The Diagnostic and Statistical Manual of Mental Disorders is currently under review by psychiatrists and other mental health professionals for its fifth edition (the DSM-V) before its official printing in 2013. Included in the draft of the DSM-V is a new section on Hoarding Disorder, listing hoarding as its own diagnosis separate from Obsessive-Compulsive Disorder.
The disorder is identified by five characteristics, the first three being:
A. Persistent difficulty discarding or parting with personal possessions, even those of apparently useless or limited value, due to strong urges to save items, distress, and/or indecision associated with discarding.
B. The symptoms result in the accumulation of a large number of possessions that fill up and clutter the active living areas of the home, workplace, or other personal surroundings (e.g., office, vehicle, yard) and prevent normal use of the space. If all living areas are uncluttered, it is only because of others’ efforts (e.g., family members, authorities) to keep these areas free of possessions.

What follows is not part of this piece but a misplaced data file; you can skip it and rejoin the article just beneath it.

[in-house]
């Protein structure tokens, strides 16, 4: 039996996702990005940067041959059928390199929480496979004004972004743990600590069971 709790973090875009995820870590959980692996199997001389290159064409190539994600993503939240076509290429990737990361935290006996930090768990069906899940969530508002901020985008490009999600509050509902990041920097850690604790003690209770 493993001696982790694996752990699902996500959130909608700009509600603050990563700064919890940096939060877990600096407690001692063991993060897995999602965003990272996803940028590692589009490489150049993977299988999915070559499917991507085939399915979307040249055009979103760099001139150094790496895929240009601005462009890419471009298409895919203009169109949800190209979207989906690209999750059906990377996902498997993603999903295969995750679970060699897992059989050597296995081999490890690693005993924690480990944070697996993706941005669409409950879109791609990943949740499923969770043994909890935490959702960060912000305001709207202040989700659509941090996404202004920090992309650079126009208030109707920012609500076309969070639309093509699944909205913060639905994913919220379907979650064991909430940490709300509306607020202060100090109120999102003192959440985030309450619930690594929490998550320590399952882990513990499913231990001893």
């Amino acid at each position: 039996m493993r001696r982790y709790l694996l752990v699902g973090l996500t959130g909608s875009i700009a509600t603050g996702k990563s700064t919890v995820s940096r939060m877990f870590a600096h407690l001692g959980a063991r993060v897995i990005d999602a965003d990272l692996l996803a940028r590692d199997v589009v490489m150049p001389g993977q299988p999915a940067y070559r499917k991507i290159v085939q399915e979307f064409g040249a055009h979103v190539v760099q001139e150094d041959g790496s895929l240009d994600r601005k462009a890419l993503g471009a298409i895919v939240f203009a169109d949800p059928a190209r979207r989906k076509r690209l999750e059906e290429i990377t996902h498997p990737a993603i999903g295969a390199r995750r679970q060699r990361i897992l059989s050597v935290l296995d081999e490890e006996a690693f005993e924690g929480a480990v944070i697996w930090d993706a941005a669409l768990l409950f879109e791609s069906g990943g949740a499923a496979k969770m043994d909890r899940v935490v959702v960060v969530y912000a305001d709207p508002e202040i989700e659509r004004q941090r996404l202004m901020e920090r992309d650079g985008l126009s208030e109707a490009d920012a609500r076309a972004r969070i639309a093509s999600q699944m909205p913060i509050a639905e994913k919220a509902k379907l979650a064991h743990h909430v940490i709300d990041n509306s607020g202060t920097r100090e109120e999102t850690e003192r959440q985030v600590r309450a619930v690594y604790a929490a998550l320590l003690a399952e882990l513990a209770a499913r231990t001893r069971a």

C. The symptoms cause clinically significant distress or impairment in social, occupational, or other important areas of functioning (including maintaining a safe environment for self and others).
The third point, that the hoarder is incapable of “maintaining a safe environment for self and others,” seems to be the dividing line between hoarding and chronic disorganization.
Hoarding also appears in multiple places in the document as a symptom of other disorders. According to the Hoarding Disorder entry in the DSM-V draft, hoarding can also be a symptom of Obsessive-Compulsive Disorder, Major Depressive Disorder, delusions in Schizophrenia or another Psychotic Disorder, cognitive deficits in Dementia, restricted interests in Autistic Disorder, and food storing in the Prader-Willi Syndrome.